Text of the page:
Stuxnet’s attack on Iran’s uranium enrichment facilities manifested fears of cyberattacks leaking into the real world. What once was theory is now upon us.
Two weeks ago, multiple Iranian steel facilities experienced a cyberattack that might have been pulled off by what many cybersecurity experts in the field believe is “a professional and tightly regulated team of state-sponsored military hackers, who may even be obliged to carry out risk assessments before they launch an operation.” The group who claimed responsibility for the attack goes by the nom de hack Predatory Sparrow.
Predatory Sparrow’s logo, which they also use on their Telegram and Twitter accounts. (Source: The BBC)
The victim organizations are the Khouzestan Steel Company (KSC), Mobarakeh Steel Company (MSC), and Hormozgan Steel Company (HOSCO).
Some say their name is a play on “Charming Kitten”, the name of the notorious Iranian APT (advanced persistent threat) group. Although Predatory Sparrow has their own social media accounts, these are not searchable under their English nom but under its Persian equivalent, Gonjeshke Darande.
The attackers caused the foundry to spew hot molten steel and fire onto the factory floor, but not until workers had already cleared the area, unbeknownst of what was about to happen. The timing of their attack is deliberate.
A video captured during one of these attacks was shared on their social platforms as proof. It already has 200,000 views.
“Today, 27/06/2022, we, ‘Gonjeshke Darande’, carried out cyberattacks against Iran’s steel industry which affiliated [sic] with the IRGC and the Basij,” a caption within the video reads. “These companies are subject to international sanctions and continue their operations despite the restrictions.”
These cyberattacks, being carried out carefully so to protect innocent individuals, are in response to the aggression of the Islamic Republic.
The public office of the Iranian National Cyberspace Center confirmed the attacks, blaming the incidents on “foreign enemies.” The outcome triggered a temporary shutdown of facilities. The public office also claims, “Security systems quickly took action to contain and repel the effects.”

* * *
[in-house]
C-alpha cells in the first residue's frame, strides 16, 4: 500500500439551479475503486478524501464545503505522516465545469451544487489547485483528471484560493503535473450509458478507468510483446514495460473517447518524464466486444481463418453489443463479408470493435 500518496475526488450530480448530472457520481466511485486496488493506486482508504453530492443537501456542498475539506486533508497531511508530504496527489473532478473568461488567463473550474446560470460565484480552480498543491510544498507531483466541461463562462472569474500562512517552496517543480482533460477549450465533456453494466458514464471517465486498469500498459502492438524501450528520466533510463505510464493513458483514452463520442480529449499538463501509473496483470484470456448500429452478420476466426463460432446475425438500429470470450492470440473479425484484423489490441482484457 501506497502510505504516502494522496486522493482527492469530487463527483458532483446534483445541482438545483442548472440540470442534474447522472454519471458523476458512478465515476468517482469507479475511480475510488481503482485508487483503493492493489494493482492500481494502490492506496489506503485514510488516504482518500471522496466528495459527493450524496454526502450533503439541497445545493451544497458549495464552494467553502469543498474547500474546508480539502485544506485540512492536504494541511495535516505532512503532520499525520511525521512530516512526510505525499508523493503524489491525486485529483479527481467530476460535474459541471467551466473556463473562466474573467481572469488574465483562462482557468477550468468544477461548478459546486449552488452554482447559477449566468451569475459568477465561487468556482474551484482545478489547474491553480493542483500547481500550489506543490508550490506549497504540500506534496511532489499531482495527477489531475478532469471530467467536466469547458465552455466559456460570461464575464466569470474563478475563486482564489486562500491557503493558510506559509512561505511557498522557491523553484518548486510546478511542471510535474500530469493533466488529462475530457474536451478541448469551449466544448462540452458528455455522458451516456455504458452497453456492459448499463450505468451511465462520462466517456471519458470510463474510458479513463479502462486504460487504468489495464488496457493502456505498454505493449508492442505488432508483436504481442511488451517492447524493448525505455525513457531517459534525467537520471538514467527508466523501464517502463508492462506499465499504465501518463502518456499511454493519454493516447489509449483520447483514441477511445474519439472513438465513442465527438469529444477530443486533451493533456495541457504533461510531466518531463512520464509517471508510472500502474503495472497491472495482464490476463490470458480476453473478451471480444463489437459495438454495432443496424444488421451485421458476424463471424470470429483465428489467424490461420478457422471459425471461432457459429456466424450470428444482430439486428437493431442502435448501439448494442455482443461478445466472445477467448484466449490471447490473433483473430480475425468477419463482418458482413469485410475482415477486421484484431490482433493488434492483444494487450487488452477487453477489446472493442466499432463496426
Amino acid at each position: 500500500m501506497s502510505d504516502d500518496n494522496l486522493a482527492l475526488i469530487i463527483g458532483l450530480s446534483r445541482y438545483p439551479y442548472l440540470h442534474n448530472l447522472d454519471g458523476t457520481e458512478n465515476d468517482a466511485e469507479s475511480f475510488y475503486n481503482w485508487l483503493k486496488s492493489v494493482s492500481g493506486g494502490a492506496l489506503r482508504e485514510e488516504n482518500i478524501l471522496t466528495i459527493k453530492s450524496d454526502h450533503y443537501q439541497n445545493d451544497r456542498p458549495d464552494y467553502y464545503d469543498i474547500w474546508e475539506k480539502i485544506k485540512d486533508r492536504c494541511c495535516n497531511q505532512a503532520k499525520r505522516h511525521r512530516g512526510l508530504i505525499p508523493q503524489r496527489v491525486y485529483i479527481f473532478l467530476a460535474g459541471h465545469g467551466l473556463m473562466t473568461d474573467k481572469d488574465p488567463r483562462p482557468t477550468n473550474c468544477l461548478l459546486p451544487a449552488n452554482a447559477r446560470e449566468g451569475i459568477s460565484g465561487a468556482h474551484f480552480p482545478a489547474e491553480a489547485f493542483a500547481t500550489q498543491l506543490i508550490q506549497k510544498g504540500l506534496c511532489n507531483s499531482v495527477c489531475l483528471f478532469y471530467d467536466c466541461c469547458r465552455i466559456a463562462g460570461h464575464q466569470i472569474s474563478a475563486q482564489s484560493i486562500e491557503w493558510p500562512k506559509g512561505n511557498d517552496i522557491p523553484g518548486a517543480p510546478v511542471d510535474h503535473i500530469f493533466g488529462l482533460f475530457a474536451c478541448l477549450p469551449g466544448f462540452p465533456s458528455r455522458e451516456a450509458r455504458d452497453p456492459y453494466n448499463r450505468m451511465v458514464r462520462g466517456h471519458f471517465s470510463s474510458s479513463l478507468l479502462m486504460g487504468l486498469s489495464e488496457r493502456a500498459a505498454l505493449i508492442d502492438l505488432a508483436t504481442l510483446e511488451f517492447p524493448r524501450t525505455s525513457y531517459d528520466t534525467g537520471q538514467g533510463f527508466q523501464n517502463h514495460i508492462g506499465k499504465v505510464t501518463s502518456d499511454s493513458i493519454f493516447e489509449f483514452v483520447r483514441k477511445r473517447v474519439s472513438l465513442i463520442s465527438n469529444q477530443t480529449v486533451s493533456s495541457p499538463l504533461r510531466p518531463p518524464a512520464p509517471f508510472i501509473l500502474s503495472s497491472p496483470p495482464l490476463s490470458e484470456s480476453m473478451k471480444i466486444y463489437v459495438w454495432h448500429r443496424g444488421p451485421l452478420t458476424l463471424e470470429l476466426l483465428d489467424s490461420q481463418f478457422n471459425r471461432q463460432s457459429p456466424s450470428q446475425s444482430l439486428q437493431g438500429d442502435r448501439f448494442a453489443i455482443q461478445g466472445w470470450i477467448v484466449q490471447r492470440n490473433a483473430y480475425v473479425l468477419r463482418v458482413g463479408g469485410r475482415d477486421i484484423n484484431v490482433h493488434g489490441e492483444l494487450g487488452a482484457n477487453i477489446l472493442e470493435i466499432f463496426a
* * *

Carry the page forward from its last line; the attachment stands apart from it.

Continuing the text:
According to sources close to the two organizations affected by the attack, the only reason severe damage wasn’t done to the production line was that they were switched off at night due to power supply restrictions. The attack “is understood” to have occurred between midnight and 6AM, Tehran time. Systems affected by the attack are the production and security systems.
At this point, no one knows whether Predator Sparrow is a state-sponsored group. Are they just mere hacktivists out to punish corporations they see are crossing the line?
“If this does turn out to be a state sponsored cyber-attack causing physical – or in the war studies jargon ‘kinetic’ damage – this could be hugely significant,” Emily Taylor, editor of the Cyber Policy Journal, told the BBC.
Ersin Cahmutoglu, a cybersecurity researcher from ADEO Cyber Security Services, also has a theory. “If this cyber-attack is state-sponsored then of course Israel is the prime suspect. Iran and Israel are in a cyber-war, and officially both states acknowledge this.”
“Both states mutually organise cyber-attacks through their intelligence services and everything has escalated since 2020 when retaliation came from Israel after Iran launched a failed cyber-attack on Israeli water infrastructure systems and attempted to interfere with the chlorine level.”
UK-based Iranian activist and independent cyberespionage investigator Nariman Gharib also shared his thoughts: “If Israel is behind these attacks, I think they are showing that they can do real damage rather than just disrupting a service. It shows how things can quickly escalate.”
Last week, Predator Sparrow leaked “top secret documents and tens of thousands of emails” and “trading practices” from the steel makers they attacked.